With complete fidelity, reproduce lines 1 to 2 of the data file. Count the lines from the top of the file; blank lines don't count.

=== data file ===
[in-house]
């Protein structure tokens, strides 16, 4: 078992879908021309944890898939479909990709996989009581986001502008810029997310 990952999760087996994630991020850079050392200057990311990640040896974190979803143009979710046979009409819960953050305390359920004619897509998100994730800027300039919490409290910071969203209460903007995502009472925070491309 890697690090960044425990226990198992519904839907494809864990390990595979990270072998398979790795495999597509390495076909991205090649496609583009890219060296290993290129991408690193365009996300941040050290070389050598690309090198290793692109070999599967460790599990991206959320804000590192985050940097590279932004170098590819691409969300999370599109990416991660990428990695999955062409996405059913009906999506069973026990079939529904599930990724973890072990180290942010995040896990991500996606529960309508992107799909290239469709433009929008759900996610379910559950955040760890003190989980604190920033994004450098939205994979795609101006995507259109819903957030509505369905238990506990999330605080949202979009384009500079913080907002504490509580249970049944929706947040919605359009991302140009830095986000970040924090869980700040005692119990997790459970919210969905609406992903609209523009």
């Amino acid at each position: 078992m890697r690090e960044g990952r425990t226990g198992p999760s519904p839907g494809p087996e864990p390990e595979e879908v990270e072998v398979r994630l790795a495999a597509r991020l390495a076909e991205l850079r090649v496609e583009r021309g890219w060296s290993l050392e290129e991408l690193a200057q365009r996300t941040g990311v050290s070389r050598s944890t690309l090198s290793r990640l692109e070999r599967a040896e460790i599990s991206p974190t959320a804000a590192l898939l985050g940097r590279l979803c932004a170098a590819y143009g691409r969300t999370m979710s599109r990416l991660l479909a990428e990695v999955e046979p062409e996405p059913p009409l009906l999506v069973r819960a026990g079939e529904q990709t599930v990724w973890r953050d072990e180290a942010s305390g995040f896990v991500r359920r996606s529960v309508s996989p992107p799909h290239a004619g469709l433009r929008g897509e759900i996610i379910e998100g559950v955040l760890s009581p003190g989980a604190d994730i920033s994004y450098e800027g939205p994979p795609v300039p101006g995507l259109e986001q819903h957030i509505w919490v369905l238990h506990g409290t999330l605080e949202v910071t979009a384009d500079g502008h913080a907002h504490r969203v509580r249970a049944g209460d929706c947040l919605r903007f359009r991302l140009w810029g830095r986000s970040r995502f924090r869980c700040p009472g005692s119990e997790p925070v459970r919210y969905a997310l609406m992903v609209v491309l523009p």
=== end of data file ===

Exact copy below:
[in-house]
């Protein structure tokens, strides 16, 4: 078992879908021309944890898939479909990709996989009581986001502008810029997310 990952999760087996994630991020850079050392200057990311990640040896974190979803143009979710046979009409819960953050305390359920004619897509998100994730800027300039919490409290910071969203209460903007995502009472925070491309 890697690090960044425990226990198992519904839907494809864990390990595979990270072998398979790795495999597509390495076909991205090649496609583009890219060296290993290129991408690193365009996300941040050290070389050598690309090198290793692109070999599967460790599990991206959320804000590192985050940097590279932004170098590819691409969300999370599109990416991660990428990695999955062409996405059913009906999506069973026990079939529904599930990724973890072990180290942010995040896990991500996606529960309508992107799909290239469709433009929008759900996610379910559950955040760890003190989980604190920033994004450098939205994979795609101006995507259109819903957030509505369905238990506990999330605080949202979009384009500079913080907002504490509580249970049944929706947040919605359009991302140009830095986000970040924090869980700040005692119990997790459970919210969905609406992903609209523009």